However, maybe one should substitute 'grass' for 'turf' and call them turf riders? In England, a bookmaker ( in horse racing) is also known as a turf accountant.  
 
Ann

2005-07-28, 19:26
Svar #14

Magnus Andersson

When you read the phrase, and it says På detta afvstånd fingo rebellarne wår andra salva som gjorde många till gräsryttare  It must mean On this distace the rebels got our second shot, and many of them become grassriders. Grassrider=Cavallerist that loose he?s horse. continue the fight walking/running on the ground/grass

2005-08-07, 17:44
Svar #15

Utloggad Charles LaVine

  • Anbytare ***
  • Antal inlägg: 216
  • Senast inloggad: 2017-11-16, 16:53
    • Visa profil
Need some more translation help. How does one translate the capitalized word in the following phrase:
 
“General Nelson kom hit under wår rastning vid stationen och HUNDSWATTERADE oss för att wi icke arresterat wåra officera och slagit på egen hand.”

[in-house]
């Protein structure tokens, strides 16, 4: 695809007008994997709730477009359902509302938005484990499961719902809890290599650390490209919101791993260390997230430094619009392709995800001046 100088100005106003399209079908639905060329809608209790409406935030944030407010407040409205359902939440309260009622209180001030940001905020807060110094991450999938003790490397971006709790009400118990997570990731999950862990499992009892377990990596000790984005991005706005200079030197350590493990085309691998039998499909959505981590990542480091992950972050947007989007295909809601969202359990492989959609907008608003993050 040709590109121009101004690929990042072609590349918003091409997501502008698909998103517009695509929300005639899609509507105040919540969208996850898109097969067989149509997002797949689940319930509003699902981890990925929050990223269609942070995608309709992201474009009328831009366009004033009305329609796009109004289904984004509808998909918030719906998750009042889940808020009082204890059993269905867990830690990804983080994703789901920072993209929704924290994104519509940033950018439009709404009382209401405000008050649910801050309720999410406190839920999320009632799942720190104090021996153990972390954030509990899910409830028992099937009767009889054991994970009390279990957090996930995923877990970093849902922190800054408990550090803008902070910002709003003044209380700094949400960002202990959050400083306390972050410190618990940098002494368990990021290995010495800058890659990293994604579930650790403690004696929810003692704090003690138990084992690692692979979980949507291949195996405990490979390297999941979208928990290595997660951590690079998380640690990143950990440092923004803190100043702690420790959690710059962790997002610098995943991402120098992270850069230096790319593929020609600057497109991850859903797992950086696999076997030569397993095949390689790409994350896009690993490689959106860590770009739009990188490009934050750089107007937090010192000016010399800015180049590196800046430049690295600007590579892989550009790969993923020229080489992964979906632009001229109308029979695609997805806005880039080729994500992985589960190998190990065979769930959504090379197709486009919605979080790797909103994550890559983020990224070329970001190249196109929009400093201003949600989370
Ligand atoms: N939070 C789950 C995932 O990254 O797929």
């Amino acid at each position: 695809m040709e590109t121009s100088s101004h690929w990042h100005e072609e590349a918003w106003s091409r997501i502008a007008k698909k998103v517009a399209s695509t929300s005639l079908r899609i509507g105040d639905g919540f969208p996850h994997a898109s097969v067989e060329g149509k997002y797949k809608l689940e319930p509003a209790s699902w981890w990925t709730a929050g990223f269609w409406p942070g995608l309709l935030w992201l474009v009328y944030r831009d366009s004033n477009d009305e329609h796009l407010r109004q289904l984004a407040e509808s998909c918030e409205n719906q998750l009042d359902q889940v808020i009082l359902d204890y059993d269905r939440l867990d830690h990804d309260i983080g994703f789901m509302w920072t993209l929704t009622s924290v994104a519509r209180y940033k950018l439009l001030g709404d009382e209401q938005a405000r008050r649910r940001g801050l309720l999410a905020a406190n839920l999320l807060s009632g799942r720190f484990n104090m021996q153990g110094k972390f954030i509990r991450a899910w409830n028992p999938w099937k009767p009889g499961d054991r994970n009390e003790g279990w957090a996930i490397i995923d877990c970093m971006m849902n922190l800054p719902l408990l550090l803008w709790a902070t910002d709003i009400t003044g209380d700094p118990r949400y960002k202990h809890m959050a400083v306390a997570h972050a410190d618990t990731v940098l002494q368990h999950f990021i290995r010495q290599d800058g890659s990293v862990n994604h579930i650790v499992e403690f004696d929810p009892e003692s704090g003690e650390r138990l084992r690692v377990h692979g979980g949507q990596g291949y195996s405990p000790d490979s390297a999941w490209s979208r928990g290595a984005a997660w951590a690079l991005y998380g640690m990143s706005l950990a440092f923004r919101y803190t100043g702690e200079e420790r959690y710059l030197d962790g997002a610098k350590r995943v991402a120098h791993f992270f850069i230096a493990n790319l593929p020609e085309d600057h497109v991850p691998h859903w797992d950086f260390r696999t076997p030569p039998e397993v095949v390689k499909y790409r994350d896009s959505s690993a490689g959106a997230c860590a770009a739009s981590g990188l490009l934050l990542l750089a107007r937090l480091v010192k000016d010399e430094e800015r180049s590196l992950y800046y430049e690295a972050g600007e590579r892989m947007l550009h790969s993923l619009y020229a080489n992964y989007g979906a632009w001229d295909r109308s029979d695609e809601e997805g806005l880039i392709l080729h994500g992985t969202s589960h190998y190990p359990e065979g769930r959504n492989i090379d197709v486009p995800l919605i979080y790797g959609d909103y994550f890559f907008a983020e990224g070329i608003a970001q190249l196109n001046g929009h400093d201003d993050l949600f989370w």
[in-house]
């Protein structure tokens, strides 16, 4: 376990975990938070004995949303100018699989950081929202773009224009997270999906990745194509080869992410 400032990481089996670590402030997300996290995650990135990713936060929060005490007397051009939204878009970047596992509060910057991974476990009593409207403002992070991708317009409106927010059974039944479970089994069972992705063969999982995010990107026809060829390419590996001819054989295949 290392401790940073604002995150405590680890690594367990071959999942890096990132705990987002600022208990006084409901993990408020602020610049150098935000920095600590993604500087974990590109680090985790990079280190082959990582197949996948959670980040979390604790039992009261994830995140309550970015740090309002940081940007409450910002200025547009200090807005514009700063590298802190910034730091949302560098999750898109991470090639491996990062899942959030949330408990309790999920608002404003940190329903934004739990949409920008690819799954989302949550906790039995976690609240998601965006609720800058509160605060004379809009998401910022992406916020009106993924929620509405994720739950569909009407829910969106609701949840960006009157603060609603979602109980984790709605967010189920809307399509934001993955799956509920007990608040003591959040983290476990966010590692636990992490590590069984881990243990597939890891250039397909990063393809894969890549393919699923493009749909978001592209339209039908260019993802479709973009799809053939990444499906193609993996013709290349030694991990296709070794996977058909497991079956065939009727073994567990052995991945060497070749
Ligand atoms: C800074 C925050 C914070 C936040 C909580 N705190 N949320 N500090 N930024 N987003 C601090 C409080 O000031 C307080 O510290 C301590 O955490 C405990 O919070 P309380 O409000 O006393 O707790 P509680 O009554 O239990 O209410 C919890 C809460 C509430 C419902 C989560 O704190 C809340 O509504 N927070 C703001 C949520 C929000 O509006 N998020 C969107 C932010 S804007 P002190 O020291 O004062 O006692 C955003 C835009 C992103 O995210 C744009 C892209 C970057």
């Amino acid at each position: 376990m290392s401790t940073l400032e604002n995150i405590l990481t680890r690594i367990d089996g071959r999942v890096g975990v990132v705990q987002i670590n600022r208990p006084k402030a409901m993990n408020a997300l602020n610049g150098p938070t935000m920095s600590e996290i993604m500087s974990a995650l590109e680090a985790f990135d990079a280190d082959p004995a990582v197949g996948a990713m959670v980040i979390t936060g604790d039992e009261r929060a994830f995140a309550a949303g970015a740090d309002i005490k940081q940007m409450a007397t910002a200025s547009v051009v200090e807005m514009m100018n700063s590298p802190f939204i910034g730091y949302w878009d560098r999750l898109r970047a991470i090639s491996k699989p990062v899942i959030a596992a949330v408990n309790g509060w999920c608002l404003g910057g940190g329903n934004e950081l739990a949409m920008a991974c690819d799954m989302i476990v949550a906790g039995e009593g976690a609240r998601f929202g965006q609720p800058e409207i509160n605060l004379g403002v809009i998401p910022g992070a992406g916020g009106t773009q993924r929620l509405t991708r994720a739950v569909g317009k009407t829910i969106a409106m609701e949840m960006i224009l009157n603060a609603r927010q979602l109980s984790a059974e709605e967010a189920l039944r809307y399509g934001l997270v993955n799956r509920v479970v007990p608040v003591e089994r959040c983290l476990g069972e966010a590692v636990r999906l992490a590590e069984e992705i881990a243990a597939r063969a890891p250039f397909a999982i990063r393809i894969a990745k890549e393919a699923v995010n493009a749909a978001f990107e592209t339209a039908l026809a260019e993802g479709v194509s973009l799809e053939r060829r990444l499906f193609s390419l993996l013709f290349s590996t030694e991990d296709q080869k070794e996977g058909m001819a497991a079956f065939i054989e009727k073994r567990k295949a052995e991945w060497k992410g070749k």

The context is that shortly after the Minnesota 3rd Infantry had been surrendered, ignominiously, to the Confederate General Forest at Murfreesboro, the enlisted men were paroled (set free on their promise to not take up arms again). Nelson was the commanding general for the theater of operations and had returned with Union forces and retaken the city.
 
Charles LaVine

2005-08-07, 18:44
Svar #16

Utloggad Maud Svensson

  • Anbytare *****
  • Antal inlägg: 19030
  • Senast inloggad: 2021-07-24, 16:17
    • Visa profil
Hundsfottera/hundsvottera = insult/offend/outrage/affront
 
It is a very old word, hardly used nowadays. Hundsfott/hundsvott was an abusive word, meaning that someone was a wretch/weakling, but the word actually refers to the genitals of a bitch.
Hälsar vänligen
Maud

2005-08-08, 12:11
Svar #17

Utloggad Heikki Särkkä